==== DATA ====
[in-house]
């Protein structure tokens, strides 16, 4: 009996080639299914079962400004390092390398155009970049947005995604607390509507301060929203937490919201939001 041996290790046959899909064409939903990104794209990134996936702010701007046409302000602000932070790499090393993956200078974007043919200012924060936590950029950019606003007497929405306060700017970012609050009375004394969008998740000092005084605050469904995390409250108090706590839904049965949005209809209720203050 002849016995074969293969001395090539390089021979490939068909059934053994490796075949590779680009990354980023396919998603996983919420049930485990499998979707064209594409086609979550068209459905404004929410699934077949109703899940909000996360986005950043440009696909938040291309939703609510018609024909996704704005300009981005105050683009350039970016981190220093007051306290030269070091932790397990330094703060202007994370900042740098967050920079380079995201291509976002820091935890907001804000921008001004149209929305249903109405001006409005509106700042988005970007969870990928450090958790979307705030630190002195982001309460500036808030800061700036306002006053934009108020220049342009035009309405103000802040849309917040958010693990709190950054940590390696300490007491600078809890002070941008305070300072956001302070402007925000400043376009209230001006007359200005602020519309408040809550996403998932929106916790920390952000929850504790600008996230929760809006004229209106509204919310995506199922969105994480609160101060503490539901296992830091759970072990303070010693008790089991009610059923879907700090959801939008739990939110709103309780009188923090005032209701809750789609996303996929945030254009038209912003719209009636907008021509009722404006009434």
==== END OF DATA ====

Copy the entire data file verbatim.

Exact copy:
[in-house]
């Protein structure tokens, strides 16, 4: 009996080639299914079962400004390092390398155009970049947005995604607390509507301060929203937490919201939001 041996290790046959899909064409939903990104794209990134996936702010701007046409302000602000932070790499090393993956200078974007043919200012924060936590950029950019606003007497929405306060700017970012609050009375004394969008998740000092005084605050469904995390409250108090706590839904049965949005209809209720203050 002849016995074969293969001395090539390089021979490939068909059934053994490796075949590779680009990354980023396919998603996983919420049930485990499998979707064209594409086609979550068209459905404004929410699934077949109703899940909000996360986005950043440009696909938040291309939703609510018609024909996704704005300009981005105050683009350039970016981190220093007051306290030269070091932790397990330094703060202007994370900042740098967050920079380079995201291509976002820091935890907001804000921008001004149209929305249903109405001006409005509106700042988005970007969870990928450090958790979307705030630190002195982001309460500036808030800061700036306002006053934009108020220049342009035009309405103000802040849309917040958010693990709190950054940590390696300490007491600078809890002070941008305070300072956001302070402007925000400043376009209230001006007359200005602020519309408040809550996403998932929106916790920390952000929850504790600008996230929760809006004229209106509204919310995506199922969105994480609160101060503490539901296992830091759970072990303070010693008790089991009610059923879907700090959801939008739990939110709103309780009188923090005032209701809750789609996303996929945030254009038209912003719209009636907008021509009722404006009434």